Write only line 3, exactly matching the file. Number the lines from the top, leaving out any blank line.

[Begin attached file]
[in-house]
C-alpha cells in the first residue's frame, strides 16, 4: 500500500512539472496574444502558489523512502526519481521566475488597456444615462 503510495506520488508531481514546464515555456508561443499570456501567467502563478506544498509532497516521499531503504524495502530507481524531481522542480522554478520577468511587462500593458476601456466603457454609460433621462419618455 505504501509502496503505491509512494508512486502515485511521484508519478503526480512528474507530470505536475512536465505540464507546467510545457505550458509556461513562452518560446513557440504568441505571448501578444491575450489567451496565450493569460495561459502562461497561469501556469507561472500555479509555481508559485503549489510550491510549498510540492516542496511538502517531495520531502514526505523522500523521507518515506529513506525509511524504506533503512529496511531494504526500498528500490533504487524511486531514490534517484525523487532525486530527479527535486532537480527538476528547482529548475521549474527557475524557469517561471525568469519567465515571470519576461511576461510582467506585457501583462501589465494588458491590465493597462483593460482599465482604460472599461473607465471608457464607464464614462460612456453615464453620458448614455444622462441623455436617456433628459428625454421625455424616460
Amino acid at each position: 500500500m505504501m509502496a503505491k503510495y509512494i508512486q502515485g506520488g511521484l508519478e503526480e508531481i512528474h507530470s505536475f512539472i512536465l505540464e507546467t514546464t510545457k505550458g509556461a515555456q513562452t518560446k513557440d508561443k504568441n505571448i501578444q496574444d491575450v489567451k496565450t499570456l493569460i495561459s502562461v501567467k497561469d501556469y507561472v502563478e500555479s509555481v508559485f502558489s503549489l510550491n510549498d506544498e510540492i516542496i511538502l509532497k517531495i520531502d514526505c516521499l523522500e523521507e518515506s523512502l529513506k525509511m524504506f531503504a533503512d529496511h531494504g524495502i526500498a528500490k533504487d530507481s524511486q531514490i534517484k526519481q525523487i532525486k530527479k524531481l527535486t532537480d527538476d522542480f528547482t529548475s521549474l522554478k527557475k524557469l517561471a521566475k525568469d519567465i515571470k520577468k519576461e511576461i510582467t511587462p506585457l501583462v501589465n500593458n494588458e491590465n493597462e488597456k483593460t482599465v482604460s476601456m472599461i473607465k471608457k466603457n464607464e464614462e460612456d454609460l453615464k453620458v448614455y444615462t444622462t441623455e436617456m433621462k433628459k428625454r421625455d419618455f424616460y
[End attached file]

Amino acid at each position: 500500500m505504501m509502496a503505491k503510495y509512494i508512486q502515485g506520488g511521484l508519478e503526480e508531481i512528474h507530470s505536475f512539472i512536465l505540464e507546467t514546464t510545457k505550458g509556461a515555456q513562452t518560446k513557440d508561443k504568441n505571448i501578444q496574444d491575450v489567451k496565450t499570456l493569460i495561459s502562461v501567467k497561469d501556469y507561472v502563478e500555479s509555481v508559485f502558489s503549489l510550491n510549498d506544498e510540492i516542496i511538502l509532497k517531495i520531502d514526505c516521499l523522500e523521507e518515506s523512502l529513506k525509511m524504506f531503504a533503512d529496511h531494504g524495502i526500498a528500490k533504487d530507481s524511486q531514490i534517484k526519481q525523487i532525486k530527479k524531481l527535486t532537480d527538476d522542480f528547482t529548475s521549474l522554478k527557475k524557469l517561471a521566475k525568469d519567465i515571470k520577468k519576461e511576461i510582467t511587462p506585457l501583462v501589465n500593458n494588458e491590465n493597462e488597456k483593460t482599465v482604460s476601456m472599461i473607465k471608457k466603457n464607464e464614462e460612456d454609460l453615464k453620458v448614455y444615462t444622462t441623455e436617456m433621462k433628459k428625454r421625455d419618455f424616460y